An overview on molecular biology of KIT/PDGFRA wild type (WT) gastrointestinal stromal tumours (GIST)
- 1Department of Specialized, Experimental and Diagnostic Medicine, Sant'Orsola-Malpighi Hospital, University of Bologna, Bologna, Italy
- 2“Giorgio Prodi” Cancer Research Center, University of Bologna, Bologna, Italy
- Correspondence to Dr Margherita Nannini, Department of Specialized, Experimental and Diagnostic Medicine, Sant'Orsola-Malpighi Hospital, University of Bologna, Bologna, Italy;
- Received 27 March 2013
- Revised 1 June 2013
- Accepted 5 June 2013
- Published Online First 5 July 2013
Background About 85% of paediatric gastrointestinal stromal tumours (GISTs) and about 10–15% of adult GISTs do not harbour any mutations in the KIT and PDGFRA genes and are defined as KIT/PDGFRA wild type (WT). Over the years it has been demonstrated that KIT/PDGFRA WT GISTs are profoundly different from mutant GIST in clinical and molecular profiles, so that they are now considered a separate pathological entity. Moreover, due to their extreme molecular and clinical heterogeneity, KIT/PDGFRA WT GIST should be considered as a family of diseases and not as a single disease entity. However, although several genetic alterations belonging only to KIT/PDGFRA WT GIST have been identified, the exact role of these molecules in the pathogenesis and development of this subgroup is not yet defined.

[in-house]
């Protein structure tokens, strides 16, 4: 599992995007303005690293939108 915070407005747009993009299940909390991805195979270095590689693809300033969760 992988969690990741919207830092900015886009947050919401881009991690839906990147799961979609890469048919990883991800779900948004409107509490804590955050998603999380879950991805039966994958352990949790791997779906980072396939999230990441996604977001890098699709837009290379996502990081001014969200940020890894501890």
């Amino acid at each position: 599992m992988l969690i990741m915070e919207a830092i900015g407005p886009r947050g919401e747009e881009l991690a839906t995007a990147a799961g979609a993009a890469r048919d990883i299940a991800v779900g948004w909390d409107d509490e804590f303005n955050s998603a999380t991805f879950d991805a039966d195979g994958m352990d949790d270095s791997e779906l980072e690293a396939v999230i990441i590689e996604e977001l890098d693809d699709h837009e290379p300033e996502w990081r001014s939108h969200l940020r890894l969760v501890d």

Methods The aim of this review is to report all current data about the molecular biology of syndromic and non-syndromic KIT/PDGFRA WT GIST, focusing on the potential clinical implication of each biological feature shared by this subgroup and discussing unresolved problems and future research perspectives on this topic.
Results WT GIST is definitely a set of different diseases sustained by specific molecular alterations not yet completely known.
Conclusion Large series of patients are required for defining the biological fingerprint of each subtype and integrating it with clinical data. This will allow the transfer of biological information to clinical practice and its use as an additional tool for diagnosis, prognosis and selection of medical treatment.